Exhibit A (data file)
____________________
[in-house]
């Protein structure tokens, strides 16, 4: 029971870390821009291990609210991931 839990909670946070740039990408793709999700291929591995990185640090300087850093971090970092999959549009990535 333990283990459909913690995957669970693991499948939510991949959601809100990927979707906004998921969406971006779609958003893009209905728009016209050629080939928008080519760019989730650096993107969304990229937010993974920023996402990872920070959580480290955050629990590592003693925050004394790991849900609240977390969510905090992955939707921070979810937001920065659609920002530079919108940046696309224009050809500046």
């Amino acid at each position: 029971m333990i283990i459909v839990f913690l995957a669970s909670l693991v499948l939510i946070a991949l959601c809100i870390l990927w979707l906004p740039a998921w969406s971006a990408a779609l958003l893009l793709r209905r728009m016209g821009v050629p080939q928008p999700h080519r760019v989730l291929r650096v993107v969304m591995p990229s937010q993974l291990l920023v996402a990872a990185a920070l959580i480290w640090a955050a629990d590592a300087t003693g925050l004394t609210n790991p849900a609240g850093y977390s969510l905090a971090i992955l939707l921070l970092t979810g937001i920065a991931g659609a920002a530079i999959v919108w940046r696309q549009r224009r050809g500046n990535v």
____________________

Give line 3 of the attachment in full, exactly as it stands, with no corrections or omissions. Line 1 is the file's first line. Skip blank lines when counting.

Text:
């Amino acid at each position: 029971m333990i283990i459909v839990f913690l995957a669970s909670l693991v499948l939510i946070a991949l959601c809100i870390l990927w979707l906004p740039a998921w969406s971006a990408a779609l958003l893009l793709r209905r728009m016209g821009v050629p080939q928008p999700h080519r760019v989730l291929r650096v993107v969304m591995p990229s937010q993974l291990l920023v996402a990872a990185a920070l959580i480290w640090a955050a629990d590592a300087t003693g925050l004394t609210n790991p849900a609240g850093y977390s969510l905090a971090i992955l939707l921070l970092t979810g937001i920065a991931g659609a920002a530079i999959v919108w940046r696309q549009r224009r050809g500046n990535v």